Richard Miller

Richard Miller, PhD, is a master of yoga and meditation who holds a doctorate in clinical psychology. Recognized as a leading authority on the practice of Yoga Nidra, he has founded and cofounded several key organizations including the International Association of Yoga Therapy, the Institute for Spirituality and Psychology, and the Integrative Restoration Institute. Currently he is helping research the efficacy of iRest, a healing technique Miller developed based on Yoga Nidra with diverse populations. He lectures and teaches this method across the globe.

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Welcoming Whatever Arises

Richard Miller is one of the world’s leading authorities on the practice of Yoga Nidra—a deep form of yogic meditation and relaxation. With Sounds True, Richard has published iRest Meditation: Restorative Practices for Health, Resiliency, and Well-Being, a comprehensive audio toolkit for the contemporary use of Yoga Nidra practices. In this episode of Insights at the Edge, Tami Simon and Richard talk about the use of Yoga Nidra to treat trauma—especially among returning military personnel. They also speak on the core ideas behind iRest, as well as events that led to its development. Finally, Richard guides listeners through a full iRest meditation practice designed for the reconciliation of seemingly opposite thoughts and emotions. (68 minutes)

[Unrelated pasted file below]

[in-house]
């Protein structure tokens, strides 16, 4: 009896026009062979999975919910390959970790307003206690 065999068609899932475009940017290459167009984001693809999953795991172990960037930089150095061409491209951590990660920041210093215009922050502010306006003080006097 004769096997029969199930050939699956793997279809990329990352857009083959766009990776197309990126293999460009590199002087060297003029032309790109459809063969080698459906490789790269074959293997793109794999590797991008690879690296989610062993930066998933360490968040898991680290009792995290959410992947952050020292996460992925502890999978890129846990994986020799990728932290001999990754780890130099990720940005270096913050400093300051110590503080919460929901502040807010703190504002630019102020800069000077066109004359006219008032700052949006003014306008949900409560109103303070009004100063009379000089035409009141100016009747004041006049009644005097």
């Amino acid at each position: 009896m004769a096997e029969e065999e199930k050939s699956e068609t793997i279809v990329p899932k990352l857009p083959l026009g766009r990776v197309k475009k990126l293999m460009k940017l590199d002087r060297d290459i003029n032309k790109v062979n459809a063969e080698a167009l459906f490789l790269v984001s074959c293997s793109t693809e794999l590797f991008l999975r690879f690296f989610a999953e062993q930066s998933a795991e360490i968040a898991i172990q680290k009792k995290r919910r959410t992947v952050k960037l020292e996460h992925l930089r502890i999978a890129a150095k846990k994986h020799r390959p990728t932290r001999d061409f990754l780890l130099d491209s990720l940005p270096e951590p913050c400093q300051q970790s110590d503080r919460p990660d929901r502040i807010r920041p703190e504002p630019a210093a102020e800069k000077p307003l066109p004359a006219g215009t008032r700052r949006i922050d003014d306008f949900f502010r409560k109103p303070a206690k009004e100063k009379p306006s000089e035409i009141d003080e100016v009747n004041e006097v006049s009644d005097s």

Yoga Nidra—The Sleep Yoga

Tami Simon speaks with Richard Miller, a master of yoga and meditation who holds a doctorate in clinical psychology. He is recognized as a leading authority on the practice of yoga nidra, and is currently teaching iRest, a healing technique he developed based on deep relaxation and meditative inquiry. Richard has worked with Sounds True to create an integrated book-and-audio learning program called Yoga Nidra. Richard discusses the stages of yoga nidra, how the practice is a path to realization and self-inquiry, the nature of paradoxical sleep, and his ongoing work with soldiers suffering from post-traumatic stress disorder through the practice of yoga nidra. (61 minutes)

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